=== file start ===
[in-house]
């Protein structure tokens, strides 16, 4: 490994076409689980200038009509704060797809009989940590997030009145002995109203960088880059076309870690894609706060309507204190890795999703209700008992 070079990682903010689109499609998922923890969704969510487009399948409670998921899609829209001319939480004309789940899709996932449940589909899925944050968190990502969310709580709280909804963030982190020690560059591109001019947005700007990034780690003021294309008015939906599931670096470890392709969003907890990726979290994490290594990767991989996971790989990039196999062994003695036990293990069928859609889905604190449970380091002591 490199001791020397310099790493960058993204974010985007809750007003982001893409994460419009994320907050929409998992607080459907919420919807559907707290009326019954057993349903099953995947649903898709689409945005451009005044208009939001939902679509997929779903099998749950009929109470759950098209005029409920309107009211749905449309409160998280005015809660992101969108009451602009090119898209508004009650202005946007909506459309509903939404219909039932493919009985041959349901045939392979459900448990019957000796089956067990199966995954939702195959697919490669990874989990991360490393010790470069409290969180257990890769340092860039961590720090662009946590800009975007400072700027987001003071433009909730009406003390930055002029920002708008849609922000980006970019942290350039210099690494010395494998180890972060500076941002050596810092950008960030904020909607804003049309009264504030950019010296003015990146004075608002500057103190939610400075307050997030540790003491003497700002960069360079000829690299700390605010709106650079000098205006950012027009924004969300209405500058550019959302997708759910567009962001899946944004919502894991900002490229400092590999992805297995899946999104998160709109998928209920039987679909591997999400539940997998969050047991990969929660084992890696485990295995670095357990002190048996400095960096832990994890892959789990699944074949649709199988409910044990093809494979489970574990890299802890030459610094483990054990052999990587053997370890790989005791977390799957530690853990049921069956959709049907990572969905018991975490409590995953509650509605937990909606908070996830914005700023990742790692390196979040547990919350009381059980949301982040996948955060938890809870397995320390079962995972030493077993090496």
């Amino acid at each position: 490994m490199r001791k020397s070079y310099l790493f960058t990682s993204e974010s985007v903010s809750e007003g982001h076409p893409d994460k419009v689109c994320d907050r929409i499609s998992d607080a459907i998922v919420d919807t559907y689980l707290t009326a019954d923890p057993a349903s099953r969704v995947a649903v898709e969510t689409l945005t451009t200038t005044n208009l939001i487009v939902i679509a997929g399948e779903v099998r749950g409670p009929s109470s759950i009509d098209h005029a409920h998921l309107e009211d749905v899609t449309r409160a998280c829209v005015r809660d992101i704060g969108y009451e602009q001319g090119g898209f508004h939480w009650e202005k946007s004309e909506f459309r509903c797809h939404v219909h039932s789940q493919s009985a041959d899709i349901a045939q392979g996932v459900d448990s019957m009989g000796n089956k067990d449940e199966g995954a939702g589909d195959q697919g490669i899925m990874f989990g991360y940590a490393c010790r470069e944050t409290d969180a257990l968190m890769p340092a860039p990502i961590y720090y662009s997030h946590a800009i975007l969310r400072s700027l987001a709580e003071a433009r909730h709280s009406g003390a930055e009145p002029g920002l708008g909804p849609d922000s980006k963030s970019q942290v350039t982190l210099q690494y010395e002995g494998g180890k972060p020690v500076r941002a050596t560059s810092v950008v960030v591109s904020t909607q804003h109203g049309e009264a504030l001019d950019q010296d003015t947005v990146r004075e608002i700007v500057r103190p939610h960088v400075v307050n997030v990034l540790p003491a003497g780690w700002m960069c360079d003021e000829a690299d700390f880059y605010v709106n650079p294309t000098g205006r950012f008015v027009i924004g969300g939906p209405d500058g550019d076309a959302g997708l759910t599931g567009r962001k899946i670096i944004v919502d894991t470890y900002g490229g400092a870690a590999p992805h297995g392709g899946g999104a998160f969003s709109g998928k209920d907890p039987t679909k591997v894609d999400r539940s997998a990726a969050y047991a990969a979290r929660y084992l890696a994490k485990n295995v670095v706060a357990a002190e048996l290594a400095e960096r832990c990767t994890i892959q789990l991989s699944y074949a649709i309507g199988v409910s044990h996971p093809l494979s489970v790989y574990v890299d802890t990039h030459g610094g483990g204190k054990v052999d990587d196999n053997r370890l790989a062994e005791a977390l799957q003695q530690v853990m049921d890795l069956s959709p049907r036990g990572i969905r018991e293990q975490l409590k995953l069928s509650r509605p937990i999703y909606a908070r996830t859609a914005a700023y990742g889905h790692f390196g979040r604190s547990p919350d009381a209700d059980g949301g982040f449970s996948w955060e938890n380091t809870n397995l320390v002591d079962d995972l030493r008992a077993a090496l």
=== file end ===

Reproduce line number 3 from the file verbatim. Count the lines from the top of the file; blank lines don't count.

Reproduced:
């Amino acid at each position: 490994m490199r001791k020397s070079y310099l790493f960058t990682s993204e974010s985007v903010s809750e007003g982001h076409p893409d994460k419009v689109c994320d907050r929409i499609s998992d607080a459907i998922v919420d919807t559907y689980l707290t009326a019954d923890p057993a349903s099953r969704v995947a649903v898709e969510t689409l945005t451009t200038t005044n208009l939001i487009v939902i679509a997929g399948e779903v099998r749950g409670p009929s109470s759950i009509d098209h005029a409920h998921l309107e009211d749905v899609t449309r409160a998280c829209v005015r809660d992101i704060g969108y009451e602009q001319g090119g898209f508004h939480w009650e202005k946007s004309e909506f459309r509903c797809h939404v219909h039932s789940q493919s009985a041959d899709i349901a045939q392979g996932v459900d448990s019957m009989g000796n089956k067990d449940e199966g995954a939702g589909d195959q697919g490669i899925m990874f989990g991360y940590a490393c010790r470069e944050t409290d969180a257990l968190m890769p340092a860039p990502i961590y720090y662009s997030h946590a800009i975007l969310r400072s700027l987001a709580e003071a433009r909730h709280s009406g003390a930055e009145p002029g920002l708008g909804p849609d922000s980006k963030s970019q942290v350039t982190l210099q690494y010395e002995g494998g180890k972060p020690v500076r941002a050596t560059s810092v950008v960030v591109s904020t909607q804003h109203g049309e009264a504030l001019d950019q010296d003015t947005v990146r004075e608002i700007v500057r103190p939610h960088v400075v307050n997030v990034l540790p003491a003497g780690w700002m960069c360079d003021e000829a690299d700390f880059y605010v709106n650079p294309t000098g205006r950012f008015v027009i924004g969300g939906p209405d500058g550019d076309a959302g997708l759910t599931g567009r962001k899946i670096i944004v919502d894991t470890y900002g490229g400092a870690a590999p992805h297995g392709g899946g999104a998160f969003s709109g998928k209920d907890p039987t679909k591997v894609d999400r539940s997998a990726a969050y047991a990969a979290r929660y084992l890696a994490k485990n295995v670095v706060a357990a002190e048996l290594a400095e960096r832990c990767t994890i892959q789990l991989s699944y074949a649709i309507g199988v409910s044990h996971p093809l494979s489970v790989y574990v890299d802890t990039h030459g610094g483990g204190k054990v052999d990587d196999n053997r370890l790989a062994e005791a977390l799957q003695q530690v853990m049921d890795l069956s959709p049907r036990g990572i969905r018991e293990q975490l409590k995953l069928s509650r509605p937990i999703y909606a908070r996830t859609a914005a700023y990742g889905h790692f390196g979040r604190s547990p919350d009381a209700d059980g949301g982040f449970s996948w955060e938890n380091t809870n397995l320390v002591d079962d995972l030493r008992a077993a090496l």